January 17, 1956
SHAFFER LUMBER COMPANY ET AL., APPELLANTS.
Appeal, No. 199, April T., 1955, from order of Court of Common Pleas of Armstrong County, March T., 1955, No. 594, in case of Richard J. Sinclair v. Henry Shaffer Lumber Company and Lumbermen's Mutual Casualty Company. Order affirmed.
Francis S. McQuilkin, with him W. Davis Graham, for appellants.
H. A. Heilman, Jr., with him E. O. Golden, for appellee.
Before Rhodes, P.j., Hirt, Ross, Gunther, Wright, Woodside, and Ervin, JJ.
[ 180 Pa. Super. Page 235]
OPINION BY HIRT, J.
Claimant in this Workmen's Compensation case was injured in the course of his employment on May 14, 1951. An open agreement was entered into but compensation payments were suspended on November 21, 1951 in accordance with a supplemental agreement. On December 31, 1953 the defendant employer petitioned for a termination of the existing agreements. The referee after hearing entered an order as prayed for. On claimant's appeal, the board affirmed the findings of fact and conclusions of law of the referee and dismissed claimant's appeal. This final order was made by the board on February 2, 1955 and a docket entry of the board, which is a part of the record before us, contains this entry: "Feb. 2, 1955 - Copy of opinion mailed to parties."
Claimant appealed to the court below from the order of the board but the appeal was not filed until February 24, 1955. The defendant thereupon ruled the claimant to show cause why the appeal should not be stricken off on the ground that it was filed too late. After hearing the court discharged the rule and dismissed the defendant's motion to strike off the appeal.
Section 427 of the Workmen's Compensation Act, as amended, 77 PS § 873 provides that an appeal from the board to the common pleas "must ... be brought within twenty days after notice of the action of the board has been served upon such party ..." Section 406 of the amended act, 77 PS § 717, provides that such notice "shall be served by mail ..." and "... shall
[ 180 Pa. Super. Page 236]
be deemed served on the date when mailed, properly stamped and addressed, and shall be presumed to have reached the party to be served."
The evidence is that defendant received a copy of the board's opinion, together with a letter from the secretary of the board notifying it of the board's action, enclosed in an envelope admitted in evidence, bearing the postmark "Harrisburg, Pa. Feb. 2, 1955." Section 406, supra, further provides that "any party may show by competent evidence that any notice or copy was not received, or that there was an unusual or unreasonable delay in its transmission through the mails. In any such case proper allowance shall be made for the party's failure within the prescribed time to assert any right given him by this act." In support of claimant's contention that he filed his appeal within 20 days of receipt of the notice from the board, he testified that he lives in a rural district beyond the Borough of Kittanning and that he received his notice of the decision of the board by mail on February 8, 1955 and not before. He further stated that he immediately took the notice with the accompanying letter to his lawyers in Kittanning. E. O. Golden, his principal counsel testified that he received his notice from the board by mail a day or two before February 9, 1955, the date on which claimant came to his office. The postmaster of Kittanning Borough testified that there was no unusual delay in the general transmission or delivery of mail coming from Harrisburg on or about February 2, 1955, and that normally first class mail deposited in the post office in Harrisburg would be delivered to an addressee in Kittanning the following day. He conceded however that there have been exceptions in specific instances.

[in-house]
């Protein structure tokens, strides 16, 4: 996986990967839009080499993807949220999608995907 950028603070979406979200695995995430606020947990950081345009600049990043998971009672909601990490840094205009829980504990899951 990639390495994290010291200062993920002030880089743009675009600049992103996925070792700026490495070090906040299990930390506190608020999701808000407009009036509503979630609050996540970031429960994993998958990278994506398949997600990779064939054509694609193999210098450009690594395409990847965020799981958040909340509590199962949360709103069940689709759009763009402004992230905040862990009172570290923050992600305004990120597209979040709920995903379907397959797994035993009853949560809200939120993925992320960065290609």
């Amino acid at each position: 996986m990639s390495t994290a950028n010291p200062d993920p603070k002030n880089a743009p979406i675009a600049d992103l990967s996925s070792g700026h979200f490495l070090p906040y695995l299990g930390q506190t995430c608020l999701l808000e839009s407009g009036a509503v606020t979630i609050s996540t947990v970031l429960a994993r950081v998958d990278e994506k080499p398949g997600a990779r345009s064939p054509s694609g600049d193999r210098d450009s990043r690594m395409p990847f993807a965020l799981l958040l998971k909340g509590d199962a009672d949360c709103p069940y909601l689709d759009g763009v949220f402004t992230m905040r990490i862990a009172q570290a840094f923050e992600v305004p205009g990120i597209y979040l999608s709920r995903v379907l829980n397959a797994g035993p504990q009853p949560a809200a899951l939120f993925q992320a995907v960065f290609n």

The lower court accepted the testimony of claimant and his witnesses as credible and found: "that the notices to the claimant and his counsel, E. O. Golden,
[ 180 Pa. Super. Page 237]
were not mailed until February 7, 1955 ..." The court accordingly concluded that "the twenty day period for the filing of an appeal must be computed from that date" and that claimant's appeal accordingly was in time. On the same evidence the court might have found in favor of the present appellants but the controlling fact in the disposition of this appeal is that the court did not so find. The findings of the court that the appeal was filed in time is supported by sufficient competent evidence and we therefore may not set it aside. Jann v. Linton's Lunch, 150 Pa. Superior Ct. 653, 29 A.2d 219. Moreover, even if we did not agree with the lower court we could not substitute our findings for those of the hearing judge where as here they are sufficiently supported by the evidence. Andrikanics v. Andrekanics, 371 Pa. 222, 89 A.2d 792.
The cases relied upon by appellant are not controlling. In Banks v. McClain et al., 156 Pa. Superior Ct. 512, 40 A.2d 905, as well as in Gaffey v. John J. Felin Co. et al., 162 Pa. Superior Ct. 222, 57 A.2d 432, the failure to appeal within the statutory period was clearly established.
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